Thirty-five years ago, when I was a young married woman with three small children, I was teaching on a part-time basis at the Godolphin and Latymer School in Hammersmith. The then headmistress, Dame Joyce Bishop, who is still alive today at the age of 90, asked me to help her in a national campaign to recruit married women to return to, or indeed to enter, the teaching profession. It has taken me rather a long time to respond to her initiative, but I now urge the Government, the Department of Education and Science and the individual schools to bring into teaching, women, especially those with family responsibilities, who can teach languages, even if it is on a part-time basis. However, they will need help, reassurance and practice. Moreover, they will certainly need to overcome their fear of those two terrible unknowns —the GCSE and the national curriculum.
Finally, I reiterate my congratulations to the noble Baroness and the members of the Select Committee. I hope that their report, coupled with the practical help and advice of the Modern Foreign Languages Working Group, will make 1990 the year when the British finally take advantage of learning languages and understanding other people's cultures. For this we must nurture our teacher-linguists. Perhaps the 1990s should become the decade of the teacher. But then I would say that, wouldn't I?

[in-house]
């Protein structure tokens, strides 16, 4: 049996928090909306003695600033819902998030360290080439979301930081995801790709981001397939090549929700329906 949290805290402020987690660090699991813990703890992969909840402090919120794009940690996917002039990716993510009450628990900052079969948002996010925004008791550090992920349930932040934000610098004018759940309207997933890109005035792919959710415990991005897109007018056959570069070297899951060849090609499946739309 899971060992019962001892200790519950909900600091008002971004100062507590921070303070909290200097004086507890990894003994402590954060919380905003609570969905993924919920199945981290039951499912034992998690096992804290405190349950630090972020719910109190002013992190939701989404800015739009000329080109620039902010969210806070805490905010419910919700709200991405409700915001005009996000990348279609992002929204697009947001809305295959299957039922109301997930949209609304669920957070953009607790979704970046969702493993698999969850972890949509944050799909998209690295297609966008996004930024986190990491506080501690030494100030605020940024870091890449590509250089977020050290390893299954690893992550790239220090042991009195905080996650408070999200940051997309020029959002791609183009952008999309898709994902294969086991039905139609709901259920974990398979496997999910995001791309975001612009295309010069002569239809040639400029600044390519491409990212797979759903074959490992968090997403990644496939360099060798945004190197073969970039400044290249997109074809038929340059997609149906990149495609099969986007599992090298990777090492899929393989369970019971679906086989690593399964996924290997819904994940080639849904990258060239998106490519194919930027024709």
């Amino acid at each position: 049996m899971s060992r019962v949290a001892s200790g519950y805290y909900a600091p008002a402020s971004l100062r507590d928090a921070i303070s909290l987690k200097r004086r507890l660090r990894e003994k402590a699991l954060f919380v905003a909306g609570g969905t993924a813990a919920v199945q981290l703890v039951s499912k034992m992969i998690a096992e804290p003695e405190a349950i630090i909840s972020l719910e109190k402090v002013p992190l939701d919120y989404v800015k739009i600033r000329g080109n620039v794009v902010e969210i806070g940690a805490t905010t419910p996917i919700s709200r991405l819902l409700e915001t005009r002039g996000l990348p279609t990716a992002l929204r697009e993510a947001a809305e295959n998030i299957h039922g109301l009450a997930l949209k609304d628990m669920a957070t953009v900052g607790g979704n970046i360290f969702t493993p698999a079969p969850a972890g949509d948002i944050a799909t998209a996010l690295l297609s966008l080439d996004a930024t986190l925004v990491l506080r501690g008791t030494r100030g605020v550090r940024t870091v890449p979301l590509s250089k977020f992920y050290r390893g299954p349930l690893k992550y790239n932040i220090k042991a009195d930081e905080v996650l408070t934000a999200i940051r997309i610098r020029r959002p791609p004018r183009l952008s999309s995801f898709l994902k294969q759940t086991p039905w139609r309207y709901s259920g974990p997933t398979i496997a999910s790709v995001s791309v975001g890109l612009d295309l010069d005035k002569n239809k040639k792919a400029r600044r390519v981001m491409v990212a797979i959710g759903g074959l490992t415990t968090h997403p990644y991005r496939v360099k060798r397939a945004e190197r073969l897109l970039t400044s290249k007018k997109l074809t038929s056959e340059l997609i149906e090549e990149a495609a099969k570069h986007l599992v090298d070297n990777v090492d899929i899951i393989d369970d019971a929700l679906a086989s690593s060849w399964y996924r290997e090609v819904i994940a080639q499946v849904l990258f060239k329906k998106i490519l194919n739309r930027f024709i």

§ 12.9 p.m.
§ Lord Ardwick
My Lords, I am delighted to be the first speaker to have the opportunity to congratulate the noble Baroness on her maiden speech. If I may say so, she may have felt more trepidation in addressing this House than she ever did when addressing a St. Paul's assembly, but I would feel more trepidation if I had only to address the sixth form of St. Paul's Girls School. I am especially delighted on this occasion because the girls' school was obviously derived originally from the boys' school. The boys' school of course is almost the twin of my school in Manchester, about which I intend to say a word or two.
I was interested in what the noble Baroness had to say about modern language teaching. I should like to know much more about it. I should like to know what vocabulary is being taught because at the age of 15 at that illustrious school, although I knew all the names of the plants, flowers and animals (male and female), I had almost no vocabulary of practical everyday matters.